China Still Needs Hong Kong
The Alibaba listing shows how critical the city is for the financial future.
After another massive march on the weekend, Hong Kong’s protests have passed the six-month mark. Since they started, the protests have taken a toll on the economy and the city has fallen into its first recession in 10 years. Hong Kong is expected to run a budget deficit for 2019, the first since 2004. Increasing violence and a growing sense of unease are leading to predictions that Hong Kong is finished as a business hub and that it has outlived its usefulness for China.
Nothing could be further from the truth.
If the protests continue to grow and cause more unrest, this will certainly affect Hong Kong’s business hub status as multinationals might move their operations and capital elsewhere to places like Singapore. But while Beijing wants to diminish Hong Kong’s political rights and autonomy, it also wants to exploit its status as a global financial center – and it doesn’t have any easy options to replace it, as two recent events show.
In mid-November, Chinese logistics giant Alibaba launched its secondary market offering in Hong Kong, raising more than $11 billion, making it the biggest public offering globally in 2019. Then, at the end of November, U.S. President Donald Trump signed the Hong Kong Human Rights and Democracy Act. The law requires the United States to conduct an annual review of Hong Kong’s autonomy, with the ability to revoke economic privileges that treat Hong Kong as a separate economic entity and exempt it from sanctions and tariffs imposed on China. Beijing lashed out angrily at the United States, threatening dire consequences. It’s not surprising—because if the United States ever suspended its economic privileges for Hong Kong, this would not only be a massive blow to Hong Kong, but also severely damaging to China.
True to form, at the start of December, China banned U.S. naval ships and military aircraft from visiting Hong Kong and sanctioned U.S. nongovernmental organizations such as Human Rights Watch. Then, on the weekend, the chairman and president of the American Chamber of Commerce in Hong Kong were detained for two hours and denied entry to Macao.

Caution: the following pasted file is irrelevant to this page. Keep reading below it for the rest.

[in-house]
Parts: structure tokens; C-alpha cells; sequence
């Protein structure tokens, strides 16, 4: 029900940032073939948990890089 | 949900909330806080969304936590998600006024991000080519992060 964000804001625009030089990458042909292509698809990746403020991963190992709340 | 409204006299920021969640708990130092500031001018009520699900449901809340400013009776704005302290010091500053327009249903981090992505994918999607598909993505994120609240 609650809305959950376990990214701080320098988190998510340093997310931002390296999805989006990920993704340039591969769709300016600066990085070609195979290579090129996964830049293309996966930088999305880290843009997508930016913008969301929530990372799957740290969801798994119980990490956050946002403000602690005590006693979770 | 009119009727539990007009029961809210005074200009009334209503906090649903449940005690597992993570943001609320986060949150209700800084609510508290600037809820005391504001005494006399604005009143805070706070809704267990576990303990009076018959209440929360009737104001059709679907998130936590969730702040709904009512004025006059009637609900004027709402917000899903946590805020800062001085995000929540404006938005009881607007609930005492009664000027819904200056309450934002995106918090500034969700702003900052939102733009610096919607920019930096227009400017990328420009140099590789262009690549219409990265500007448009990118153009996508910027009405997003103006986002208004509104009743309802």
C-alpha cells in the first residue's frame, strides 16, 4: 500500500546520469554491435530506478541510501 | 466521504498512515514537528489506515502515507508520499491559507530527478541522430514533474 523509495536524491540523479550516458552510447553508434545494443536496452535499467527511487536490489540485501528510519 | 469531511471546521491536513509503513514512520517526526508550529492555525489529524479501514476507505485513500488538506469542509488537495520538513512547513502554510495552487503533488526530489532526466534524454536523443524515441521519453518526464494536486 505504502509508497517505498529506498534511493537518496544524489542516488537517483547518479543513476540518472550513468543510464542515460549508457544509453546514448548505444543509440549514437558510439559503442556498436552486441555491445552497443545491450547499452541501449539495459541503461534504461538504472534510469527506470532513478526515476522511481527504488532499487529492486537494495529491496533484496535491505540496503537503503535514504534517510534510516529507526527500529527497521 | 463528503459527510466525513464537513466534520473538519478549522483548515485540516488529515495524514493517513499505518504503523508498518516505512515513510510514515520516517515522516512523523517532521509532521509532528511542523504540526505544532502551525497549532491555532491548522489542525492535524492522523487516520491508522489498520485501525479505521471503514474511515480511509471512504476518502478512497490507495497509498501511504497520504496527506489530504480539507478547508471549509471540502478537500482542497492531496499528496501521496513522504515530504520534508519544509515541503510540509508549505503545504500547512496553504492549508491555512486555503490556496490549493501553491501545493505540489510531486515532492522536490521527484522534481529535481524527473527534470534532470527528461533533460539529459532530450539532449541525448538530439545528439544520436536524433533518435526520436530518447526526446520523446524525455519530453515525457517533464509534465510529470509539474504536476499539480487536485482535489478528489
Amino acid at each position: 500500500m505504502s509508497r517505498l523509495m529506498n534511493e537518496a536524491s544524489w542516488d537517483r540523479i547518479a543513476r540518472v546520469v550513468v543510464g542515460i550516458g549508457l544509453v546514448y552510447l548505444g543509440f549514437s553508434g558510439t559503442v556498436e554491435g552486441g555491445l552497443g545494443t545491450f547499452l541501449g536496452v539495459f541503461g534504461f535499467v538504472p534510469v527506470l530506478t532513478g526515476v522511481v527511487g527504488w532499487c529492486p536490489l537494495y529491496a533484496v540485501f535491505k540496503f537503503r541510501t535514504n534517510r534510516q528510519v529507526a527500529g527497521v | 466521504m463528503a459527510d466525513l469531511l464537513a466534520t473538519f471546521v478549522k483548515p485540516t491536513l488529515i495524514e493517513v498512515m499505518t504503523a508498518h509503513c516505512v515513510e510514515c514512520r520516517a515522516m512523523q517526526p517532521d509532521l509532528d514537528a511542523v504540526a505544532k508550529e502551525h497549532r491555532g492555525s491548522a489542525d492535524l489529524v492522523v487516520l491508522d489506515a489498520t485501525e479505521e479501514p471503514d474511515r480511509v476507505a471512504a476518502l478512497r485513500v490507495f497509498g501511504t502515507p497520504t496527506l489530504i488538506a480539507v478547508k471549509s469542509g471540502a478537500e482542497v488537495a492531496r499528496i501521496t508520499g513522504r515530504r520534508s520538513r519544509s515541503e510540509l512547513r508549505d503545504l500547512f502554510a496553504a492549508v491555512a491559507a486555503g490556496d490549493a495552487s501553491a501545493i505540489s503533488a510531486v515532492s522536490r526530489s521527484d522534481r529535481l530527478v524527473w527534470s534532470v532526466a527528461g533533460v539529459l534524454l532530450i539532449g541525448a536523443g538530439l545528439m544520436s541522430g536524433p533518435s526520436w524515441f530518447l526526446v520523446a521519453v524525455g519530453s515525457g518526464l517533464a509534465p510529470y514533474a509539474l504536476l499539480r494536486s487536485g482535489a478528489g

One of the most common statistics thrown about regarding Hong Kong’s loss of significance is that its gross domestic product is only equivalent to 3 percent of China’s, down from more than 20 years ago when it was 18 percent. But given Hong Kong’s population of 7 million is less than 0.5 percent of China’s population of more than 1.4 billion, Hong Kong is clearly still punching far above its weight.
More importantly, Hong Kong’s worth has never been about the size of its GDP, but its functions as a business hub. Hong Kong facilitates the majority of investments and other financial transactions between China and the world. Hong Kong is also a major stock market for top Chinese firms such as Alibaba to launch IPOs, and it is the world’s top non-mainland yuan clearing center. In short, Hong Kong is China’s top international business hub. If Shanghai was capable of taking over Hong Kong’s role, it would have done so years ago.
Alibaba’s secondary market offering (its IPO was in New York in 2014) was hailed as a vote of confidence for Hong Kong. But Alibaba wasn’t just doing Hong Kong a favor; it was using the city in the same way that more than 1,100 mainland Chinese companies, including Tencent, Xiaomi, Haier, and state-owned enterprises have.
As a result, Chinese firms account for half of all entities on the Stock Exchange of Hong Kong and represent more than two-thirds of capitalization and 79 percent of turnover. As one of the world’s major international stock exchanges, Hong Kong has a wide pool of international investors, which mainland stock markets in Shanghai and Shenzhen lack. Hong Kong’s more established financial infrastructure and clearer regulations make getting listed a smoother and clearer process than on the mainland.